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VIEW: What Is The Sell-Side Saying About The BoJ?

BOJ

We provide a quick round up of some sell-side views re: the BoJ below:

  • Barclays: We still expect the BoJ to revise its yield curve control (YCC) framework by shortening the YCC target from the 10-Year to the 5-Year sector at the September MPM, when the Policy Board is likely to show a less dovish (more neutral) bias with the replacement of outgoing members. We also believe the BoJ could have more flexibility in managing monetary policy at that stage if the ruling LDP secures an independent majority at the upper house election, enabling PM Kishida to diverge more clearly from his predecessor’s focus on ending deflation through monetary easing.
  • Goldman Sachs: We now see a lower incentive for PM Kishida to actively assume the risk of revising monetary policy in a manner that might cause friction with ex-PM Abe’s faction, especially given that the Kishida administration’s approval ratings remain strong. We therefore believe that the possibility of a monetary policy adjustment initiated by the Kishida administration has diminished for now. This would reinforce our long-held view that the BoJ will stick to YCC at least under the remaining tenure of Governor Kuroda until April 2023.
  • ING: We think that any policy tweaks in the near term are not feasible yet, but the likelihood will increase later this year.
  • J.P.Morgan: For now, we don’t expect the BoJ will shift to adjust the YCC, which will deepen its outlier status among DM CBs.
  • TD Securities: there really is limited likelihood that the Bank shifts its stance anytime soon. Higher wage growth may be a game changer, especially if wages increase more than inflation, but real wages are still negative and show little sign of turning positive soon.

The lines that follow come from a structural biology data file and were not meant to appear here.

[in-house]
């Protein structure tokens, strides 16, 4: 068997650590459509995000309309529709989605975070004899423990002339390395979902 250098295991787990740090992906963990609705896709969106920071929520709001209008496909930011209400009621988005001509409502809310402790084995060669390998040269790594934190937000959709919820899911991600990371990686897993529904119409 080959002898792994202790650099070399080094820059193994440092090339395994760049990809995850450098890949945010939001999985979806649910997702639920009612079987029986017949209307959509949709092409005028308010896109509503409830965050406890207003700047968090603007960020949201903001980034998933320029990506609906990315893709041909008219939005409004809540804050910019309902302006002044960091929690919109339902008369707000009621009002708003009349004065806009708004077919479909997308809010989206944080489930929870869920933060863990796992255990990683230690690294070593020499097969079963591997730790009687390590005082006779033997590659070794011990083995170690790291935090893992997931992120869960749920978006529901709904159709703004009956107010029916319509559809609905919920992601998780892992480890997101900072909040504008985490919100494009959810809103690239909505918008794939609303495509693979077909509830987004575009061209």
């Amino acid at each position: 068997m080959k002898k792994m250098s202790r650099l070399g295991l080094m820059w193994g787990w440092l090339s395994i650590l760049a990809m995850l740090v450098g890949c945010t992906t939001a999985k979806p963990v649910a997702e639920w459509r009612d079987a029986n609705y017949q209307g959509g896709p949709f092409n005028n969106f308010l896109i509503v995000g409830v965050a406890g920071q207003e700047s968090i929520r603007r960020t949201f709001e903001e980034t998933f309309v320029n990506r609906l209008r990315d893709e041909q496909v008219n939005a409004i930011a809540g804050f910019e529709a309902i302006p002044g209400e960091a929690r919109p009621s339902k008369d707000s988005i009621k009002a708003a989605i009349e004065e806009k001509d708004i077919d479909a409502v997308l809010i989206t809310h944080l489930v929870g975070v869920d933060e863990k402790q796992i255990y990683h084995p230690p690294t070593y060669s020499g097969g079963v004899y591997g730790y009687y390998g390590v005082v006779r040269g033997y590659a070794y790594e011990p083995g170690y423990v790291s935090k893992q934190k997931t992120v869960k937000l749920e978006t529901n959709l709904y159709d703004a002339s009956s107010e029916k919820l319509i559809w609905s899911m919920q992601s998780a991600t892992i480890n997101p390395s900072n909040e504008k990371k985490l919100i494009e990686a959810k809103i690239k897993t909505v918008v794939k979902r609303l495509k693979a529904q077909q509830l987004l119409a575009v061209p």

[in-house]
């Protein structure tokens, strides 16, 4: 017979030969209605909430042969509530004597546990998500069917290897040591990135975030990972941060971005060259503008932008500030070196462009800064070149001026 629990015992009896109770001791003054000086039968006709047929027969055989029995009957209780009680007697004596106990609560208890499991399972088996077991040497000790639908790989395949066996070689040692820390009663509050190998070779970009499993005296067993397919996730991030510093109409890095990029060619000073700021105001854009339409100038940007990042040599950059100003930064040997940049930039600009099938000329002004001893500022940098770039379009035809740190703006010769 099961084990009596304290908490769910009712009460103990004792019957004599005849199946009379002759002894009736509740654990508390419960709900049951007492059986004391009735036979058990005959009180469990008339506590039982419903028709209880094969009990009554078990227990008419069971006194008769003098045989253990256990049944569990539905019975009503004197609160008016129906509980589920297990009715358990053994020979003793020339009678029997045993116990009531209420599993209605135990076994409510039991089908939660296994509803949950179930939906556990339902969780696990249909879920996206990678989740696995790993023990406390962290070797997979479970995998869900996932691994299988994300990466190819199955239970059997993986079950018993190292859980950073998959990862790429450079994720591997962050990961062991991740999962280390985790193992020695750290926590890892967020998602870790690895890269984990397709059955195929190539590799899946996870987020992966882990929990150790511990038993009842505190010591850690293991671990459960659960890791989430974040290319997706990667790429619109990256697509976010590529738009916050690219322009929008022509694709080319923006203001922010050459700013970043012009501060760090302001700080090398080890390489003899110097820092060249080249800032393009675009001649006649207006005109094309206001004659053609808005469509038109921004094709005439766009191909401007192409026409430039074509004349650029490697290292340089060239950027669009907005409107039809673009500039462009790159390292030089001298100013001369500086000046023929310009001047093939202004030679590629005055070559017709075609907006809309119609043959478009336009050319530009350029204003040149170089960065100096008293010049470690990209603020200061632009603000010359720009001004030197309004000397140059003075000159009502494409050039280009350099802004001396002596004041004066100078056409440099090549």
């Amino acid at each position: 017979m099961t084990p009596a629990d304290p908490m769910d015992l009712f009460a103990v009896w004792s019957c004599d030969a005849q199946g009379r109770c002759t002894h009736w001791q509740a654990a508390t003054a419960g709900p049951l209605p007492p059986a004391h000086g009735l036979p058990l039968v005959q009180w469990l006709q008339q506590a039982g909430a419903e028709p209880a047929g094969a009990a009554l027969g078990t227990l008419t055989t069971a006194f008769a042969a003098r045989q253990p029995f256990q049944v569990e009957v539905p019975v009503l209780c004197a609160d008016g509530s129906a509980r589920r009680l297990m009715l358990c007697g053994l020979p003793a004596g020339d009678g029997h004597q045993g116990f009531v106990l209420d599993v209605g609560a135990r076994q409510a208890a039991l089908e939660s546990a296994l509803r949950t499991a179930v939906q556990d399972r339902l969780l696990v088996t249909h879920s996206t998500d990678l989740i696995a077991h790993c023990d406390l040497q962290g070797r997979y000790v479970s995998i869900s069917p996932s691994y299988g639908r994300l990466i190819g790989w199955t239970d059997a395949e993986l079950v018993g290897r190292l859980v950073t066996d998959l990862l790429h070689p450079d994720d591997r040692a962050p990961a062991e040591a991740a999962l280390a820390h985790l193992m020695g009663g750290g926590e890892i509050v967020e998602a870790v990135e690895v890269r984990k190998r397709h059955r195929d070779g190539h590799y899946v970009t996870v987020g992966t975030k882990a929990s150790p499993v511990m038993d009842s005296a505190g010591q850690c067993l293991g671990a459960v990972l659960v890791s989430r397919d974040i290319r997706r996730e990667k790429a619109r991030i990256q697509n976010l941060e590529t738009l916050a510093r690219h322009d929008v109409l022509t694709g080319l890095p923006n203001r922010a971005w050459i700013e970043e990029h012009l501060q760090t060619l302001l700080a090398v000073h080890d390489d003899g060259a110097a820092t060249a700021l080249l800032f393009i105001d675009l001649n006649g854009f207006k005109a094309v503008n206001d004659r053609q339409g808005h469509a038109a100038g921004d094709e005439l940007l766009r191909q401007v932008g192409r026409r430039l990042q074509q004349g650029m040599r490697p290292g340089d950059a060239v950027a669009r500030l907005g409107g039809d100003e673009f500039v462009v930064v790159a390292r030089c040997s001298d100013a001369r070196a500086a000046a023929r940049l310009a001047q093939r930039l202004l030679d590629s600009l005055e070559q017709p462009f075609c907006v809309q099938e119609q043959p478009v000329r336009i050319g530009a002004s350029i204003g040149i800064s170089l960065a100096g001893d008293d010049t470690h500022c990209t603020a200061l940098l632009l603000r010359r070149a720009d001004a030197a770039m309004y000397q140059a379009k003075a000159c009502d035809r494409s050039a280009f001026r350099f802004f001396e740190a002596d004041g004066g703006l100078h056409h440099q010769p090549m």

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We provide a quick round up of some sell-side views re: the BoJ below:

  • Barclays: We still expect the BoJ to revise its yield curve control (YCC) framework by shortening the YCC target from the 10-Year to the 5-Year sector at the September MPM, when the Policy Board is likely to show a less dovish (more neutral) bias with the replacement of outgoing members. We also believe the BoJ could have more flexibility in managing monetary policy at that stage if the ruling LDP secures an independent majority at the upper house election, enabling PM Kishida to diverge more clearly from his predecessor’s focus on ending deflation through monetary easing.
  • Goldman Sachs: We now see a lower incentive for PM Kishida to actively assume the risk of revising monetary policy in a manner that might cause friction with ex-PM Abe’s faction, especially given that the Kishida administration’s approval ratings remain strong. We therefore believe that the possibility of a monetary policy adjustment initiated by the Kishida administration has diminished for now. This would reinforce our long-held view that the BoJ will stick to YCC at least under the remaining tenure of Governor Kuroda until April 2023.
  • ING: We think that any policy tweaks in the near term are not feasible yet, but the likelihood will increase later this year.
  • J.P.Morgan: For now, we don’t expect the BoJ will shift to adjust the YCC, which will deepen its outlier status among DM CBs.
  • TD Securities: there really is limited likelihood that the Bank shifts its stance anytime soon. Higher wage growth may be a game changer, especially if wages increase more than inflation, but real wages are still negative and show little sign of turning positive soon.